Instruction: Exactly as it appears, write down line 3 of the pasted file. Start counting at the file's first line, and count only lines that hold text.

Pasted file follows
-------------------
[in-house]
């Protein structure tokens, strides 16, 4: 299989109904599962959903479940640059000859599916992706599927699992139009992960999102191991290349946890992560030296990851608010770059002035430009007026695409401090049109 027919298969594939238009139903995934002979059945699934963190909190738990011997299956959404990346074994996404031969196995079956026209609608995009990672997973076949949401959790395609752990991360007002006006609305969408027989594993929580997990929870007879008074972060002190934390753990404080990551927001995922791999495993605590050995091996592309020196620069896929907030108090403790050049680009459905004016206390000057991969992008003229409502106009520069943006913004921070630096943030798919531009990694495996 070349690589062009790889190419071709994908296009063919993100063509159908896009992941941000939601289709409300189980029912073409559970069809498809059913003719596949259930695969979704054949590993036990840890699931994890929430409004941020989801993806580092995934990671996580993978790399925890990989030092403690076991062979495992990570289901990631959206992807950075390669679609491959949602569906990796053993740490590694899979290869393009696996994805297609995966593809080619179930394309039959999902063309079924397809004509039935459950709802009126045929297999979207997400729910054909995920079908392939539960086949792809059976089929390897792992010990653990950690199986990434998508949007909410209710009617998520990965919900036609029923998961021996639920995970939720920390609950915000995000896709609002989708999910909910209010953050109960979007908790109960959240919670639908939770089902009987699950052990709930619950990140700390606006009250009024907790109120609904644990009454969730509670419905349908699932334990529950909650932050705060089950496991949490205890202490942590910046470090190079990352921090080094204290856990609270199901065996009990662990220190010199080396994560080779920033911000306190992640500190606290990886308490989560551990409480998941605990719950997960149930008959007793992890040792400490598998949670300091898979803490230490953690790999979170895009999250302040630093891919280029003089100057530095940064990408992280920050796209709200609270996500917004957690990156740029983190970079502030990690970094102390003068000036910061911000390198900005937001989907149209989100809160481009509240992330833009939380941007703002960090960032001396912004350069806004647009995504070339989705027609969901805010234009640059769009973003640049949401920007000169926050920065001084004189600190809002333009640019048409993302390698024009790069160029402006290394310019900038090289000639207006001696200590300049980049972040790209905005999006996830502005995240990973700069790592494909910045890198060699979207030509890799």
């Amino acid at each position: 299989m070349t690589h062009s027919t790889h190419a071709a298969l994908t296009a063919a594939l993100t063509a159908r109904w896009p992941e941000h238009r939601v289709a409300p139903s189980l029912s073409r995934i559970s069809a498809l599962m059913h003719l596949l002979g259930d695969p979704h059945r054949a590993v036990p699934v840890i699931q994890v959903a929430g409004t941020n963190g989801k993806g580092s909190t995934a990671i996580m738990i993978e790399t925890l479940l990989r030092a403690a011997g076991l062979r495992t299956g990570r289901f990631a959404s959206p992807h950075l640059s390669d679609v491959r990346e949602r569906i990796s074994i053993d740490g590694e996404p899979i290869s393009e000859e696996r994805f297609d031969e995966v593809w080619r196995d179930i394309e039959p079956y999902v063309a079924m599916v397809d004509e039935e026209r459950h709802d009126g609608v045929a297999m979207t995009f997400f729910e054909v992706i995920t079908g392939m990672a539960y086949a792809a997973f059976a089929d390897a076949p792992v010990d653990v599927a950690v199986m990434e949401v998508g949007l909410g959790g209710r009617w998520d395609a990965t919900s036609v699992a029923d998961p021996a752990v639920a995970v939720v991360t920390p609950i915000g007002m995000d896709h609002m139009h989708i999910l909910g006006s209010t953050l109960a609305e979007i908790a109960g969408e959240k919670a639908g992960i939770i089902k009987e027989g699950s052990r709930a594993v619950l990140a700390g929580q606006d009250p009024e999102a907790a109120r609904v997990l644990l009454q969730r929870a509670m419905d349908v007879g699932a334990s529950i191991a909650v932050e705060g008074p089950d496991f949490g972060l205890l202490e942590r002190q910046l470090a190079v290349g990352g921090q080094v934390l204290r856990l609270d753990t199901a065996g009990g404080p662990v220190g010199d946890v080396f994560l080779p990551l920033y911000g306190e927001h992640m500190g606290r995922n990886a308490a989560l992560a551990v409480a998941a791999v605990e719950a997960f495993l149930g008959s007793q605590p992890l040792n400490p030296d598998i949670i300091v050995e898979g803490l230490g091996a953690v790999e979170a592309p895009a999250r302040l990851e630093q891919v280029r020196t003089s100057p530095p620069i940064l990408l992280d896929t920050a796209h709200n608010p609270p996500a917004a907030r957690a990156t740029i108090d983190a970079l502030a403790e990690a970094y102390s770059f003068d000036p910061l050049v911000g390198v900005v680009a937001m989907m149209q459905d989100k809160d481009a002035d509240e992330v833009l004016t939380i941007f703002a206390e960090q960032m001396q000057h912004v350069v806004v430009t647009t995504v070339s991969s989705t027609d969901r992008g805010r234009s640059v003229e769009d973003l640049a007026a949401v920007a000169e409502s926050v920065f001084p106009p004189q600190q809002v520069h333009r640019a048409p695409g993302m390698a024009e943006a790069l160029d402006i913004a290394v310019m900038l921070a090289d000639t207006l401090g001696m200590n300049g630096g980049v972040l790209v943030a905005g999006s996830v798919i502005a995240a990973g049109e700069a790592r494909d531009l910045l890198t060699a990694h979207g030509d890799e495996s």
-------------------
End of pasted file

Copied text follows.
């Amino acid at each position: 299989m070349t690589h062009s027919t790889h190419a071709a298969l994908t296009a063919a594939l993100t063509a159908r109904w896009p992941e941000h238009r939601v289709a409300p139903s189980l029912s073409r995934i559970s069809a498809l599962m059913h003719l596949l002979g259930d695969p979704h059945r054949a590993v036990p699934v840890i699931q994890v959903a929430g409004t941020n963190g989801k993806g580092s909190t995934a990671i996580m738990i993978e790399t925890l479940l990989r030092a403690a011997g076991l062979r495992t299956g990570r289901f990631a959404s959206p992807h950075l640059s390669d679609v491959r990346e949602r569906i990796s074994i053993d740490g590694e996404p899979i290869s393009e000859e696996r994805f297609d031969e995966v593809w080619r196995d179930i394309e039959p079956y999902v063309a079924m599916v397809d004509e039935e026209r459950h709802d009126g609608v045929a297999m979207t995009f997400f729910e054909v992706i995920t079908g392939m990672a539960y086949a792809a997973f059976a089929d390897a076949p792992v010990d653990v599927a950690v199986m990434e949401v998508g949007l909410g959790g209710r009617w998520d395609a990965t919900s036609v699992a029923d998961p021996a752990v639920a995970v939720v991360t920390p609950i915000g007002m995000d896709h609002m139009h989708i999910l909910g006006s209010t953050l109960a609305e979007i908790a109960g969408e959240k919670a639908g992960i939770i089902k009987e027989g699950s052990r709930a594993v619950l990140a700390g929580q606006d009250p009024e999102a907790a109120r609904v997990l644990l009454q969730r929870a509670m419905d349908v007879g699932a334990s529950i191991a909650v932050e705060g008074p089950d496991f949490g972060l205890l202490e942590r002190q910046l470090a190079v290349g990352g921090q080094v934390l204290r856990l609270d753990t199901a065996g009990g404080p662990v220190g010199d946890v080396f994560l080779p990551l920033y911000g306190e927001h992640m500190g606290r995922n990886a308490a989560l992560a551990v409480a998941a791999v605990e719950a997960f495993l149930g008959s007793q605590p992890l040792n400490p030296d598998i949670i300091v050995e898979g803490l230490g091996a953690v790999e979170a592309p895009a999250r302040l990851e630093q891919v280029r020196t003089s100057p530095p620069i940064l990408l992280d896929t920050a796209h709200n608010p609270p996500a917004a907030r957690a990156t740029i108090d983190a970079l502030a403790e990690a970094y102390s770059f003068d000036p910061l050049v911000g390198v900005v680009a937001m989907m149209q459905d989100k809160d481009a002035d509240e992330v833009l004016t939380i941007f703002a206390e960090q960032m001396q000057h912004v350069v806004v430009t647009t995504v070339s991969s989705t027609d969901r992008g805010r234009s640059v003229e769009d973003l640049a007026a949401v920007a000169e409502s926050v920065f001084p106009p004189q600190q809002v520069h333009r640019a048409p695409g993302m390698a024009e943006a790069l160029d402006i913004a290394v310019m900038l921070a090289d000639t207006l401090g001696m200590n300049g630096g980049v972040l790209v943030a905005g999006s996830v798919i502005a995240a990973g049109e700069a790592r494909d531009l910045l890198t060699a990694h979207g030509d890799e495996s």